Compared to last year, we had an incredible winter. But just how good was it, really? We talked to a few weather experts to answer that question, and to see who still has a strong base.
Experts across the board claim that this winter was one of the strongest we have seen in years.
Killington recorded the highest natural snowfall this year since the 2010-11 season, with Stella, this winter’s strongest storm, dropping three feet in total over March 14-15. Killington’s snowfall total is at 248 inches so far, with the mountain expected to close June 1.
David Young, Killington’s snow reporter, was elated to see the return of snow this season. “On the morning of Stella, I went out to my car at 6:00 am and I actually had to dig down to the door handles to open my car door,” he said. “The snow was so light that when I opened the door, it just flooded in and filled the front of my car. I didn’t know if I’d make it to work or not, but I knew it was going to be a good day.”
“A lot of our natural snow trails had a couple of feet, and our snowmaking trails had a foot more,” he added. “Of course we are famous for stockpiling our Superstar trail, and the snow depth at the end of March on Superstar was 25 to 30 feet in some places.” Killington hopes these reserves will bring the season right into June and there is no official closing day set yet.
Stowe was on the high end of the snowpack scale. The total snowfall for Stowe as of April 17th, measured at 3,000-feet in elevation, is 375 inches, according to Scott Braaten, Stowe’s weather forecaster. That’s the highest total recorded since the 2000-2001 season.
“In my opinion this was the best winter for Mount Mansfield since at least 2007-08 and likely since 2000-01,” Braaten said. “The two to three week thaw at the end of February and early March is really the only blemish in what was an overall exceptional snow year for the mountain.”
And although other mountains’ snowpacks have greatly decreased, Stowe’s snowpack is holding up strong with a 100-inch depth.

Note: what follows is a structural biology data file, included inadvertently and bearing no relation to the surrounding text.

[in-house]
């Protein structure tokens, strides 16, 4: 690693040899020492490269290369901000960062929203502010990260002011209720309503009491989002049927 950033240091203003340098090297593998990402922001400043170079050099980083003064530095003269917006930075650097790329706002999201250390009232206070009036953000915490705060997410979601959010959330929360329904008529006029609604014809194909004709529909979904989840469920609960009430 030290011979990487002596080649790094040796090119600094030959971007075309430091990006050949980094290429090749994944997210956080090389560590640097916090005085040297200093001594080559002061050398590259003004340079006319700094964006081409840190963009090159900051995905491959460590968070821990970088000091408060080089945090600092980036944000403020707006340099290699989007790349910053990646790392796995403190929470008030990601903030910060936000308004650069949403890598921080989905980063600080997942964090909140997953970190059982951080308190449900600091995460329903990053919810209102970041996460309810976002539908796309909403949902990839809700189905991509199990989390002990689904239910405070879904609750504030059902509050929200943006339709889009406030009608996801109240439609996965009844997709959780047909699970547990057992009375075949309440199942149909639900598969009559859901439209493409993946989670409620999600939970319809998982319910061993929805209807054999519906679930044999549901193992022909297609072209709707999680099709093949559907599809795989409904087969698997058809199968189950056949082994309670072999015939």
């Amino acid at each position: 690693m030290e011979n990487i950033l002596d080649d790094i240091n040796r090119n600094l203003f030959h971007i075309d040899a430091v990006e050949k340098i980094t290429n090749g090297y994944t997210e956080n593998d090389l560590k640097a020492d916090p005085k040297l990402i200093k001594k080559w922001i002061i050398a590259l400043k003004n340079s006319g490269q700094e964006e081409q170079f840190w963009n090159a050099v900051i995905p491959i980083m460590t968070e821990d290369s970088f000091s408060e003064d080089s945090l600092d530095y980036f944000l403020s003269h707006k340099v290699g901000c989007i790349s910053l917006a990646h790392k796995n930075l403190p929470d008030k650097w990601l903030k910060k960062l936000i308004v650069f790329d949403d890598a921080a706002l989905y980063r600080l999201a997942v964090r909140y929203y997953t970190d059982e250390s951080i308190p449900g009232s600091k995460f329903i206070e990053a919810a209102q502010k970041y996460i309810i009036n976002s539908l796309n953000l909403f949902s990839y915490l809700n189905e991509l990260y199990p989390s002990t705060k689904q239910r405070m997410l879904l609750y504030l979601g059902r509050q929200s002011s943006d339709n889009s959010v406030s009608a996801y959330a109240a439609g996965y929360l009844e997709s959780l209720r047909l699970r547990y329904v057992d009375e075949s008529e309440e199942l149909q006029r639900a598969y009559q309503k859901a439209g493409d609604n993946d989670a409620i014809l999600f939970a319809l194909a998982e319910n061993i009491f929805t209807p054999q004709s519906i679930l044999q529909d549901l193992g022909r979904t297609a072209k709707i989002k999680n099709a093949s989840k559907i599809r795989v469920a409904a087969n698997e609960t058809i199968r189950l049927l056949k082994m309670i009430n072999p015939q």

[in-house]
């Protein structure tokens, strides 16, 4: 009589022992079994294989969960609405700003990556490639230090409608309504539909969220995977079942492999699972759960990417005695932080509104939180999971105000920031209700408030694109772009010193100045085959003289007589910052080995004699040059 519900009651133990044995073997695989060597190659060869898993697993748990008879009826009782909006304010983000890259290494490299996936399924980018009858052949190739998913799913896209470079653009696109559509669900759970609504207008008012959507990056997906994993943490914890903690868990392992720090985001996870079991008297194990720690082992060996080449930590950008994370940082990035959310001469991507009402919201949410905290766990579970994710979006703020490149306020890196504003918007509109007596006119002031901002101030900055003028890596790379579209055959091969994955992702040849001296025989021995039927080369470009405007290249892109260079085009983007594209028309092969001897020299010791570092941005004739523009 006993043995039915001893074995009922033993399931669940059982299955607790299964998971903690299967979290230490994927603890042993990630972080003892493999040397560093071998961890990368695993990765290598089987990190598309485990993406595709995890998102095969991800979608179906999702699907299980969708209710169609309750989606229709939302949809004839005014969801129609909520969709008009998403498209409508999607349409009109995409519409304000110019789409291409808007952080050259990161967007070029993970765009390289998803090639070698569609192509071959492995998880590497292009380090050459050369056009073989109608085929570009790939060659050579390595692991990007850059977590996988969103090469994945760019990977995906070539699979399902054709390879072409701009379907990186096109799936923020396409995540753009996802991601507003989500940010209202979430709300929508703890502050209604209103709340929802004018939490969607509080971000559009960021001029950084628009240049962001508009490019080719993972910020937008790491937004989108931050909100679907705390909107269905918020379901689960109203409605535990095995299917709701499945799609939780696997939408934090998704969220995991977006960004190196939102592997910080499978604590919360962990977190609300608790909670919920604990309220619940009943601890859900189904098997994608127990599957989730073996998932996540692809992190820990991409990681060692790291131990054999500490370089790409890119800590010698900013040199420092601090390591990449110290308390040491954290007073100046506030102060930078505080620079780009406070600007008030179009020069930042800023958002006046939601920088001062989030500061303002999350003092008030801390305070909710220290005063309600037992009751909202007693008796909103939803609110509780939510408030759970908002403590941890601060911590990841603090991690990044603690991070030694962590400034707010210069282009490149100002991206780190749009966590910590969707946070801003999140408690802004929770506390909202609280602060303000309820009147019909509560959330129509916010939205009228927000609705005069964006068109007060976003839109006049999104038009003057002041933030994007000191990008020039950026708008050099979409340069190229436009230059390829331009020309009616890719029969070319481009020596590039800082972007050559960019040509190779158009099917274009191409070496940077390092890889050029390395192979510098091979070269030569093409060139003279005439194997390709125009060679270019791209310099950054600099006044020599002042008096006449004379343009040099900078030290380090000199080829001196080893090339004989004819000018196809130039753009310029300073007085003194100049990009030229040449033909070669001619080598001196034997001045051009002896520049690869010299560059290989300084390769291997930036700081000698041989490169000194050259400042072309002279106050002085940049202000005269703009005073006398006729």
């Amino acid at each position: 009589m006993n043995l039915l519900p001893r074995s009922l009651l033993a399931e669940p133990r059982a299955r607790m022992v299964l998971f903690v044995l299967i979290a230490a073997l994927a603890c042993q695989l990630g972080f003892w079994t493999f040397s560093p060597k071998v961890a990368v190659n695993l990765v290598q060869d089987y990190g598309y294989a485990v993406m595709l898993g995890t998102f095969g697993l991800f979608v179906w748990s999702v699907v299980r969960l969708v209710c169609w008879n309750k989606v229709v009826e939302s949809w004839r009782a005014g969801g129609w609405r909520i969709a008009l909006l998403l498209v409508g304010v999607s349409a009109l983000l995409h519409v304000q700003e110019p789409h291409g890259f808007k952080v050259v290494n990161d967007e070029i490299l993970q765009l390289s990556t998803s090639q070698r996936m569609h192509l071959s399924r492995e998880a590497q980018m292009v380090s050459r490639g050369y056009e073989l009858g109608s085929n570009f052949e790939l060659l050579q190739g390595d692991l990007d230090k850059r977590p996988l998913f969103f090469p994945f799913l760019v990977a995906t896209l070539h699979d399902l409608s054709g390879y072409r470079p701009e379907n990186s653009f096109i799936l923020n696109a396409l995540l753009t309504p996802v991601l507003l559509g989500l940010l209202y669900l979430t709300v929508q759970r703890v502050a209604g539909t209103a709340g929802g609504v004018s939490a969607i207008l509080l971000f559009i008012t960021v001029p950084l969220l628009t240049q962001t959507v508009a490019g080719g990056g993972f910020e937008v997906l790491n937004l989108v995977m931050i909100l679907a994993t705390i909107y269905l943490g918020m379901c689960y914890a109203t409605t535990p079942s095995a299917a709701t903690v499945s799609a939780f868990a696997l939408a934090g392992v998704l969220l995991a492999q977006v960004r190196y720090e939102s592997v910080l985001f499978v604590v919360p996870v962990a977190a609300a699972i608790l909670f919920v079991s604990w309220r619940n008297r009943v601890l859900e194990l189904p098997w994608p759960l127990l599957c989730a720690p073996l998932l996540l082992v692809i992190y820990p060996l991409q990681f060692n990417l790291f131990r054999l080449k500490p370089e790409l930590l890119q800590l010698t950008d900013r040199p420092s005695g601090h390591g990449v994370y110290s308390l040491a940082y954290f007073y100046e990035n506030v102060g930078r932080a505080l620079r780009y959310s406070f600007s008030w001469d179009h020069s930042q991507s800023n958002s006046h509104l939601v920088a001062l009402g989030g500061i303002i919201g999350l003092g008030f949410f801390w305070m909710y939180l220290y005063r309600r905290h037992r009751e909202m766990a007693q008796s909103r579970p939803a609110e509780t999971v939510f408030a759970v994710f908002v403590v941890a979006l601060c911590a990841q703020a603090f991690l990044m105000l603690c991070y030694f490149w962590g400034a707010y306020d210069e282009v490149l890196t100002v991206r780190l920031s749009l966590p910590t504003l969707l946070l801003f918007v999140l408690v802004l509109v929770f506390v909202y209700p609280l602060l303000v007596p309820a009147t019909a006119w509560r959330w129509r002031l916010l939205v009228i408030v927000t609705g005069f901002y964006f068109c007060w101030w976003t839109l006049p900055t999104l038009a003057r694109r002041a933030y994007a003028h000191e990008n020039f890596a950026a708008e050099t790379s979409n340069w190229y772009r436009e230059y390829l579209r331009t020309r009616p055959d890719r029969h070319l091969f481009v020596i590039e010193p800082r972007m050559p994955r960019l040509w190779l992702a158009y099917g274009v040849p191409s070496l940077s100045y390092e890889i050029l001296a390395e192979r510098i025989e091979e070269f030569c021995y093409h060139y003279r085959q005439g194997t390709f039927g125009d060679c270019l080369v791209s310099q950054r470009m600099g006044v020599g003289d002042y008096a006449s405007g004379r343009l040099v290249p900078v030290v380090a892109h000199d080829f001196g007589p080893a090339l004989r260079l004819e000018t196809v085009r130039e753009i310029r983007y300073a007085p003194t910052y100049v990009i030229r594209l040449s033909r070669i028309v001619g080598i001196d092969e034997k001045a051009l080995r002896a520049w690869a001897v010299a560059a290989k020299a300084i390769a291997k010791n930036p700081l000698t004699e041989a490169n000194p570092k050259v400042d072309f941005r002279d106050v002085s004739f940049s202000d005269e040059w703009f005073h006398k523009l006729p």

Tim Kelley, New England Cable News meteorologist and a contributor to Jay Peak’s forecasting team saw an equally robust winter at Jay.
“Winter was really good,” Kelley said, adding that Jay Peak has more than 80 inches of snowpack at 3,150 feet as of April 12. Their total snowfall for this season? Close to 500 inches, and that doesn’t include the 30 inches of snow they received in October. By comparison, Alta, Utah measured 521 inches of snowfall for the season, as of April 9.
Sugarbush’s total snowfall came in at 361 inches as of April 14th, according to the mountain’s lead snow reporter, John Atkinson. This total towers over last year’s snowfall of 156 inches, and even the average snowfall: 250 inches.
Although the southern resorts didn’t see as much snow as Stowe or Jay, it was still a great winter for them.
“It really was a winter to remember,” said Cassie Russo, Communications Supervisor at Stratton, “It wasn’t without the occasional ‘thaw’, but what would a New England Winter be without that?”
Stratton’s total snowfall for this winter reached 180 inches, the best season they have had in three years. Last year they only received a total of 50 inches, according to Russo. They even managed to top their 2014-15 season which ended with 156 inches of total snowfall.
“We had multiple monstrous storms adding up to over two feet in some cases, making for some epic powder days,” Russo added.
On Valentine’s Day, Stratton recorded its highest snowpack at 40 inches in depth, and on April 2, they were still at a 33-inch depth.
Mt. Snow’s winter experience was similar.
“This year we ended the season with 182 inches of snowfall,” said Jamie Storrs, Communications Manager at Mt. Snow, “which is 117% of our average annual snowfall.”
The 2015-16 season ended with a mere 51 inches of snowfall. According to Storrs, Mt. Snow ended this season with 360% more snow than last season.
At New Hampshire’s Tuckerman’s Ravine, a popular spot for extreme spring skiing, the snow can last well past Memorial Day. From the nearby Mt. Washington Observatory, Director of Research Eric Kelsey has been keeping an eye on snowfall and temperature shifts on a monthly basis.
“This winter started strong in December, with slightly colder than average temperatures, and 93.6 inches of snow–over twice our average December snowfall,” he said.
The snow continued to fall throughout the winter, with an average accumulation in January and 73.8 inches in February. According to Kelsey, February was warmer than average by 5.6 degrees, but still maintained a snowpack of 38 inches on the mountain’s summit.
“Perhaps surprisingly, 38 inches is fairly deep for the summit where the strong winds typically blow away most of the snow,” Kelsey said.
March was a lot colder than average, with some days that reached -35 degrees. The winter continues to hold out this spring with 28.5 inches of snow in April already, as of mid-April. Mt. Washington’s total accumulation this season is 349.4 inches so far.
With the strengthening spring sun and recent warm weather, the 38-inch snowpack recorded in February had decreased to 11 inches on Mt. Washington’s summit on April 2.
But the warmer temperatures aren’t all bad– many resorts are still open . It may be shorts season but Vermonters still have spring skiing on their minds.
Featured photo courtesy of Sugarbush Resort, taken on April 2.